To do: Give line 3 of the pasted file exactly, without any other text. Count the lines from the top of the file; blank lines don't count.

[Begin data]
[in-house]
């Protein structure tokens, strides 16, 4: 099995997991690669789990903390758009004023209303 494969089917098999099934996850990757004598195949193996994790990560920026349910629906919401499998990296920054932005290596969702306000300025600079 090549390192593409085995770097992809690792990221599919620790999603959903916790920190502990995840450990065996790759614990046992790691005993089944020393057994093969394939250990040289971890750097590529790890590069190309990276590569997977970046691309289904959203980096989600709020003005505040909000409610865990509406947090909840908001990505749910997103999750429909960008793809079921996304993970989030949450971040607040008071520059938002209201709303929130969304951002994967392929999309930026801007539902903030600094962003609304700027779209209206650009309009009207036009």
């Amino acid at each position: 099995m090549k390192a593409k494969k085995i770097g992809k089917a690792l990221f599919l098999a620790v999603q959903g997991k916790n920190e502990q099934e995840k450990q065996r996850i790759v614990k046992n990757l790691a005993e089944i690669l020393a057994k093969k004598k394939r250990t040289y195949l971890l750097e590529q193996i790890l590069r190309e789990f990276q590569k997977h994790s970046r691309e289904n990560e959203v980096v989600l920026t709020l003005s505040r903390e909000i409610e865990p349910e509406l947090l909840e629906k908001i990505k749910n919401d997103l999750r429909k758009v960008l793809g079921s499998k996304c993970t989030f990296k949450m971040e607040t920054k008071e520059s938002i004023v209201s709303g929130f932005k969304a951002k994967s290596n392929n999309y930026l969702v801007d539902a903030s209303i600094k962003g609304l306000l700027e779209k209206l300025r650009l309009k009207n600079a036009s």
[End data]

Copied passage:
């Amino acid at each position: 099995m090549k390192a593409k494969k085995i770097g992809k089917a690792l990221f599919l098999a620790v999603q959903g997991k916790n920190e502990q099934e995840k450990q065996r996850i790759v614990k046992n990757l790691a005993e089944i690669l020393a057994k093969k004598k394939r250990t040289y195949l971890l750097e590529q193996i790890l590069r190309e789990f990276q590569k997977h994790s970046r691309e289904n990560e959203v980096v989600l920026t709020l003005s505040r903390e909000i409610e865990p349910e509406l947090l909840e629906k908001i990505k749910n919401d997103l999750r429909k758009v960008l793809g079921s499998k996304c993970t989030f990296k949450m971040e607040t920054k008071e520059s938002i004023v209201s709303g929130f932005k969304a951002k994967s290596n392929n999309y930026l969702v801007d539902a903030s209303i600094k962003g609304l306000l700027e779209k209206l300025r650009l309009k009207n600079a036009s």